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Data from: Mosaic metabolic ageing: Basal and standard metabolic rate age in opposite directions and independent of environmental quality, sex and lifespan in a passerine

Citation

Briga, Michael; Verhulst, Simon (2021), Data from: Mosaic metabolic ageing: Basal and standard metabolic rate age in opposite directions and independent of environmental quality, sex and lifespan in a passerine, Dryad, Dataset, https://doi.org/10.5061/dryad.pzgmsbck8

Abstract

1. Crucial to our understanding of the ageing process is identifying how traits change with age, which variables alter their ageing process and how these traits associate with fitness.

2. Here we investigated metabolic ageing in outdoor-living captive zebra finches experiencing foraging costs. We longitudinally monitored 407 individuals over six years and collected 3213 measurements of two independent mass-adjusted metabolic traits: basal metabolic rate (BMRm) at thermoneutral temperatures and standard metabolic rate (SMRm), measured as BMRm but at ambient temperatures below thermoneutrality.

3. We define mosaic or asynchronous ageing as the difference in standardized absolute ageing rates between traits, and we estimate the degree of asynchrony using the within-individual correlation of change in trait values with age.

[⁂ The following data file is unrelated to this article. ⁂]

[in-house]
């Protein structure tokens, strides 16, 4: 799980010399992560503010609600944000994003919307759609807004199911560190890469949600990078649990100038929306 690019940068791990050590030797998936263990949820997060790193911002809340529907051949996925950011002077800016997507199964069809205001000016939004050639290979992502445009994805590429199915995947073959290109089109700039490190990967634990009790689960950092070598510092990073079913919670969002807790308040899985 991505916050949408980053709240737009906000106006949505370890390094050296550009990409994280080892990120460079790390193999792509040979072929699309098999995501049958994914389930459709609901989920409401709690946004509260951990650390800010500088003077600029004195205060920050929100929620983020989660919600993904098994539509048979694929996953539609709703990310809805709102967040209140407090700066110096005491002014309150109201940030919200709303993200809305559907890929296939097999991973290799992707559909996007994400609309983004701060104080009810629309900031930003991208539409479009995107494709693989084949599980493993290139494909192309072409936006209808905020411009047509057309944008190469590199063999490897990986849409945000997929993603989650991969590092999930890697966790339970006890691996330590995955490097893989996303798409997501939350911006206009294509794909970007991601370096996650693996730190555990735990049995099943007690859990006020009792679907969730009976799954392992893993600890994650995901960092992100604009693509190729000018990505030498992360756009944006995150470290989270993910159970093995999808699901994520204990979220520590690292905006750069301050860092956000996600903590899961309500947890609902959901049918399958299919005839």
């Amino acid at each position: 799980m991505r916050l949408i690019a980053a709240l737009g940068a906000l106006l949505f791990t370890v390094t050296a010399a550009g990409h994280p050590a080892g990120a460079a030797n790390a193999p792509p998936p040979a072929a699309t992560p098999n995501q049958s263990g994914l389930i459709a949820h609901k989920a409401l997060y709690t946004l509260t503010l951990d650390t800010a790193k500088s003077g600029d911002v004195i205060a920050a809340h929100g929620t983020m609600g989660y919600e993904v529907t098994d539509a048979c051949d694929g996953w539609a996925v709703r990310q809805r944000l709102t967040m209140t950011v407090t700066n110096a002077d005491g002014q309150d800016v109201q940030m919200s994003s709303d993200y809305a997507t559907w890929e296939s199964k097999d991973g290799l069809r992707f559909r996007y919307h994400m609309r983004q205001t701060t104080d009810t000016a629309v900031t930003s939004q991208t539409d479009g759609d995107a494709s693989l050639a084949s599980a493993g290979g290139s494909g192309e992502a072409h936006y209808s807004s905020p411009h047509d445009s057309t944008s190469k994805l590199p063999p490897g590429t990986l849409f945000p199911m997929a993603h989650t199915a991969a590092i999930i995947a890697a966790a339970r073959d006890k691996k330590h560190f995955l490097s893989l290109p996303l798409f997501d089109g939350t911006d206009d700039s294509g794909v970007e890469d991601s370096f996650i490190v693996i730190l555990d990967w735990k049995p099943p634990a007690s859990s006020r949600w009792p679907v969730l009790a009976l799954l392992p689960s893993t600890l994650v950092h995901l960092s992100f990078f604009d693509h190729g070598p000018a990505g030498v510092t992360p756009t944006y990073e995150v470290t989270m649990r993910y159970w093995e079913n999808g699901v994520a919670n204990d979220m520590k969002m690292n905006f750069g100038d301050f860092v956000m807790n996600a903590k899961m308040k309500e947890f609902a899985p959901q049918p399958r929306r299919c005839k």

4. BMRm decreased linearly with age, consistent with earlier reports. In contrast, SMRm increased linearly with age. The absolute standardized change with age was significantly faster for BMRm compared to SMRm, and the within-individual correlation of age related change was negligible. To the best of our knowledge, this is the first quantification of SMRm ageing, and the finding that SMRm and BMRm age in opposite directions.

5. Neither metabolic rate nor metabolic ageing rate were associated with variation in lifespan between individuals. Moreover, experimental manipulations of environmental quality that decreased BMRm and SMRm and shortened lifespan by 6 months (12%) did not affect the ageing of either metabolic trait. Females lived 2 months (4%) shorter than males, but none of the metabolic traits showed sex-specific differences at any age.

6. Our findings indicate, in contrast to the current view, that baseline energy requirements increase with age, because animals do not generally live in thermoneutral conditions, and illustrate the importance of studying the ageing phenotype in an ecologically realistic setting.

Funding

Nederlandse Organisatie voor Wetenschappelijk Onderzoek, Award: 865.04.003